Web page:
I blame what happened over July 4 on the storm that swept through Houston. It was one of our typical rain events – an Armageddon-like downpour that threatened flash flooding in the bayous, cancellation of all Fourth of July activities, and general alligator displacement. By 4:30 the rain had stopped, the sun was out, and we were getting ready for a cookout and fireworks. Just another day in the Bayou City, but a little cooler. The rain event combined with a last-minute trip to Austin to pick up a friend, meant that we were out of our routine. My thumb spent a good deal of time approving the download of free games and a couple of videos. I had learned the hard way last winter, after I found myself with several monthly subscriptions through iTunes, that we needed the parental controls to be tightened. During the holiday, though, I wasn’t as vigilant as usual about what the kids were buying on their computers. Or about what account I had linked to for payment.
On Friday, I discovered $350 worth of overdraft charges I had incurred over a four-day period. These charges were penalties for approximately $27 worth of movies, games, and in-app purchases. As a consultant who must invoice monthly, my pay day is a moving target, a suggestion of remuneration to come. It usually arrives several days late, if not a dollar short. I tend to rotate payment accounts and am never sure which one is available. I guessed wrong this time.
The people at Wells Fargo were nicer than usual when I called to assure them I would be moving cash into the account and see if any of the charges could be removed. Luckily, the bank is in the midst of a big PR push to overcome its tarnished reputation for bilking unsuspecting customers with unnecessary accounts and services. Maybe my children should work there. I pushed back on the initial offer of $87 and, little hold time later, was rewarded with a refund of $261.70. I have no idea of what complex calculus resulted in that particular figure, but I knew it was time to just say “thank you” and “goodbye.”
Order was restored until Mass on Sunday night. I let my daughter keep her phone in a moment of weakness and started receiving more approvals for free games – 7 of them. When my phone beeped with the approval messages, my daughter helpfully stage-whispered “Turn your ringer off!” We stopped that behavior, when my son started in his usual rant about St. Giuseppe Moscati, whose image hangs in the church. Liam is currently obsessed with WWII and post-WWII Russia/Soviet Union. He maintains that St. Giuseppe is really Joseph Stalin and likes to opine on this point during Mass. To be fair, both are named “Joseph.” My daughter, done with the phone, decided she would participate in the service by singing new words to the hymns, replacing random words with “banana.” “Your grace is a banana.” Then she re-did it as a letter to me: “Remember your car keys, your lunch is unhealthy. That’s enough. That’s enough. Remember your phone. “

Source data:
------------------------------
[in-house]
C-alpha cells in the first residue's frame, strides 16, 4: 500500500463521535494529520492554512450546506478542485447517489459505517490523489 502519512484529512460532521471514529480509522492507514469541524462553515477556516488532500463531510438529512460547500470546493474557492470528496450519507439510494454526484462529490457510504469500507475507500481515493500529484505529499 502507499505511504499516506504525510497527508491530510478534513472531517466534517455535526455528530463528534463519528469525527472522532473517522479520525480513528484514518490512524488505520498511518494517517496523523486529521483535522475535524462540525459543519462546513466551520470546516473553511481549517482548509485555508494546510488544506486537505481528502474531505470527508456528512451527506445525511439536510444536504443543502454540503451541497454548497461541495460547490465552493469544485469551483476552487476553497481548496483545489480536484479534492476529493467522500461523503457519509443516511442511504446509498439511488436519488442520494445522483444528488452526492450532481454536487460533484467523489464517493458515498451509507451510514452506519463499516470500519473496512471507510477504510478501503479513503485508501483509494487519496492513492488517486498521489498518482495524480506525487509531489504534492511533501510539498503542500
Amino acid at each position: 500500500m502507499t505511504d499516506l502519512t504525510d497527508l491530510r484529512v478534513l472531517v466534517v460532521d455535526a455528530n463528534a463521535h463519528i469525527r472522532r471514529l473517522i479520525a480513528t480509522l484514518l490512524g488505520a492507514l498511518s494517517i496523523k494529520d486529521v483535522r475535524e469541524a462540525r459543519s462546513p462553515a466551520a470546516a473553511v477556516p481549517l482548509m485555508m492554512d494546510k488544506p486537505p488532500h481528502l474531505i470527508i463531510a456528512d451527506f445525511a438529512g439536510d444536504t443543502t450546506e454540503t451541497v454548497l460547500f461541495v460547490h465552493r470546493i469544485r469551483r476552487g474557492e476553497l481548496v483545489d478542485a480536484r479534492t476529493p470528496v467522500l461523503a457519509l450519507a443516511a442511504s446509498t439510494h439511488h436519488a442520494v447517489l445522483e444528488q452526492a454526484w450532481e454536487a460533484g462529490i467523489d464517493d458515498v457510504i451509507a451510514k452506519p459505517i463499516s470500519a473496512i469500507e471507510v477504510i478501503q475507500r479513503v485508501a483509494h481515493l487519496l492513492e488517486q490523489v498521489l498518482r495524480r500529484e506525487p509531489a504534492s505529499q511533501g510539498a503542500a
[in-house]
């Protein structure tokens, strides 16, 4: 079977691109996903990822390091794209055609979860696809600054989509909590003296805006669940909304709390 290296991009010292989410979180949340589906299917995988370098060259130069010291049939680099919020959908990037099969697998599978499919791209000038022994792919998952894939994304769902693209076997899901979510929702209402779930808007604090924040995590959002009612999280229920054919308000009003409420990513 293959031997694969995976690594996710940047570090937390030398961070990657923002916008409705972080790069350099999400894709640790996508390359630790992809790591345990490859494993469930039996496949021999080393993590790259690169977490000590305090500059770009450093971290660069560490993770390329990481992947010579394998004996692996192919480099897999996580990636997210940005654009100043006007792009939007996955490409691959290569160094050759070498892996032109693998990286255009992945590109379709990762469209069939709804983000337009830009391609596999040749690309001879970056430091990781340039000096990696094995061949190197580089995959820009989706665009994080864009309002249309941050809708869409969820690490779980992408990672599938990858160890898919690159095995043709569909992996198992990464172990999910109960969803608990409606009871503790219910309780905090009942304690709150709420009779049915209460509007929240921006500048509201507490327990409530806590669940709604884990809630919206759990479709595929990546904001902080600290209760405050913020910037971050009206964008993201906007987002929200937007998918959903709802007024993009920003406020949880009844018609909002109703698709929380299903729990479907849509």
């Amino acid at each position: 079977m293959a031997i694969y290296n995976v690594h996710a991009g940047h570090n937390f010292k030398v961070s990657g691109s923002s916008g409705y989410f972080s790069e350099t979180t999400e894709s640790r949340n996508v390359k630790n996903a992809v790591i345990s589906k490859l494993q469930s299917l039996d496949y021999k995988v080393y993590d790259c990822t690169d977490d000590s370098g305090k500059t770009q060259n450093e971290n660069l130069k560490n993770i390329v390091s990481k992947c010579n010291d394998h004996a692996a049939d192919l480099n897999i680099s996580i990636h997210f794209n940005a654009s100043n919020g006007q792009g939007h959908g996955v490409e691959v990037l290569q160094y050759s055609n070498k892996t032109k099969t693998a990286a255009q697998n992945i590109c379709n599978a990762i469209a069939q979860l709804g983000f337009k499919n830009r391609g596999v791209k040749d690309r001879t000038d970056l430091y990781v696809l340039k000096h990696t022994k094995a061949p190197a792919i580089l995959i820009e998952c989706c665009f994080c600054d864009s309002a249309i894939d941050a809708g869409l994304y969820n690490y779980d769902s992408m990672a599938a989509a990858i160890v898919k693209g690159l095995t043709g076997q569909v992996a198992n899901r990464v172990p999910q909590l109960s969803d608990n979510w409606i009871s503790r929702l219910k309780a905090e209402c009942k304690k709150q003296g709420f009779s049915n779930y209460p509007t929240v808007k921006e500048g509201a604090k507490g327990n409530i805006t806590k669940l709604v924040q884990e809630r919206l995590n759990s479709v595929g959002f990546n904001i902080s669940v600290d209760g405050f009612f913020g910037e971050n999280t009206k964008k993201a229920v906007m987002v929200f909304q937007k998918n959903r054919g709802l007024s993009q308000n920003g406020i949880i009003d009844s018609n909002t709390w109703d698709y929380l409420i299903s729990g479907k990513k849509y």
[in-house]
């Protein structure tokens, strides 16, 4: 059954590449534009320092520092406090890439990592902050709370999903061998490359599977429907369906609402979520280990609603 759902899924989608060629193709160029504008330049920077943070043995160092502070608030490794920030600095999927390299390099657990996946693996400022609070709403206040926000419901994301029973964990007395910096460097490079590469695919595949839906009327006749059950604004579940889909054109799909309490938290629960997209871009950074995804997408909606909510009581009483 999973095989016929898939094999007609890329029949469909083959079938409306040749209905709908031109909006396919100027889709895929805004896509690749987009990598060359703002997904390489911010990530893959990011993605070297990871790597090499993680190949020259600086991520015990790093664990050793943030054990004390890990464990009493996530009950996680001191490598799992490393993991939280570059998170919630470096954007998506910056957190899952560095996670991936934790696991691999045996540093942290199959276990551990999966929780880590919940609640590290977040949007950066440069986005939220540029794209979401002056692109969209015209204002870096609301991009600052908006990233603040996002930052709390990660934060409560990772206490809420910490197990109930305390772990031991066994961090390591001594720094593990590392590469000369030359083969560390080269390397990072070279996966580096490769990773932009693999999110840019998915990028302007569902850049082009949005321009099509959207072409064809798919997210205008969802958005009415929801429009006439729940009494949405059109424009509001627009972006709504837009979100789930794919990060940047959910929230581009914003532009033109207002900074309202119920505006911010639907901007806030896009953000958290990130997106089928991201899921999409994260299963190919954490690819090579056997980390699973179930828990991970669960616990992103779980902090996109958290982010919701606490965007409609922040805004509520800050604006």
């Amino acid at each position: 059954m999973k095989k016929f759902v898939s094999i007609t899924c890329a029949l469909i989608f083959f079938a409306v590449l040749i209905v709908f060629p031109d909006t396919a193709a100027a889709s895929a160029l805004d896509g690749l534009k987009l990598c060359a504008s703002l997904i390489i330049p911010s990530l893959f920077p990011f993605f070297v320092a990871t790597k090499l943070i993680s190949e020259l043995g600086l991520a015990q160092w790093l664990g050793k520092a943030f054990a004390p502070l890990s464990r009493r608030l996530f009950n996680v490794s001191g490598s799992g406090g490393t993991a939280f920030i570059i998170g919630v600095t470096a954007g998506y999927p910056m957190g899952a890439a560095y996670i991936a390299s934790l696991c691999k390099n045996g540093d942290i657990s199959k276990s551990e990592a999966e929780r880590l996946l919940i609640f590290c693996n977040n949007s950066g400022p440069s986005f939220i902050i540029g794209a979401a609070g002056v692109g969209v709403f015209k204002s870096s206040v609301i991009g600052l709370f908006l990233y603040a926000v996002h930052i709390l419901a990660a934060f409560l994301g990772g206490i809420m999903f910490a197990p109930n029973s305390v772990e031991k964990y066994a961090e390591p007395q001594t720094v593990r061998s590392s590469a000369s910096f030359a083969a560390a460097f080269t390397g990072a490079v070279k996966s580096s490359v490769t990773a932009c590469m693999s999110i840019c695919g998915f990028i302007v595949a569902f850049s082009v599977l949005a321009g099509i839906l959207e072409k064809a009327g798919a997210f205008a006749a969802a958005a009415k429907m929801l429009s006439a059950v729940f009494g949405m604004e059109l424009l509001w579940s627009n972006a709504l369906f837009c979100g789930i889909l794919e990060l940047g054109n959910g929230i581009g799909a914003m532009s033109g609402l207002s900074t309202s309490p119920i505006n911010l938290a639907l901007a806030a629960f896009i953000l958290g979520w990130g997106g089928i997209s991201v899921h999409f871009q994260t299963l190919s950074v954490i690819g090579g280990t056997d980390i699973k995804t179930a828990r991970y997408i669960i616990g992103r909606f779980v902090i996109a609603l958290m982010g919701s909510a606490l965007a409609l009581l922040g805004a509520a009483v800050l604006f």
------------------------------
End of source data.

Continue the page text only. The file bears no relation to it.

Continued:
Remember your glasses – they’re on your head, on your head” After communion, we had to have our usual commentary on the quality of the bread and wine: “Why can’t the host be dipped in chocolate?” “I liked the wine better at the church last week.” I think, perhaps we could do a Zagat’s or Robert Parker guide for area Masses. Thankfully, the service ended, we bid Stalin goodbye, and walked out. Think we were home free? Not a chance.
We have just switched parishes (it’s best for all concerned that our circus rotates every few years) and my children are very drawn to our pastor, Fr. Bob. We almost made it past him. but he has that welcoming smile and he seems to like children. ”It’s your funeral,” I think to myself as the kids U-turn back to him on the way to the parking lot. A moment later, Fr. Bob is sporting my daughter’s furry ears and t-posing with my son (who, luckily, makes no mention of communism or Stalin). What a cool priest. God love him. This man is definitely skating past Purgatory.
Corralling the kids into a movie Sunday night (dark rooms with big screens and food calm them), I dozed off during The Incredibles 2, wondering if we sometimes appear to God as my children do to me. Do we exhaust Him with requests for approval that He knows will have disastrous results and cost Him dearly? We think our petitions are benign, but they may come at bad times and have unintended consequences. He is standing back and letting us exercise our free will and the consequences of that. As I have learned, there are real limits to what parental controls can do. God is not a helicopter parent.
How much of what He is trying to tell us do we get wrong? We change His lyrics to suit our own purposes at times. We may not recognize the examples set by the saints he sends us, mistaking them for criminal despots. My experiences show us that God is a good parent, even if we don’t always understand His methods. People in the pews may give Him dirty looks at our behavior but He is more in control that they realize. He bears with us, letting us make mistakes and helping us deal with the consequences. He puts on the furry ears. In this way, he keeps us with Him, together, a family.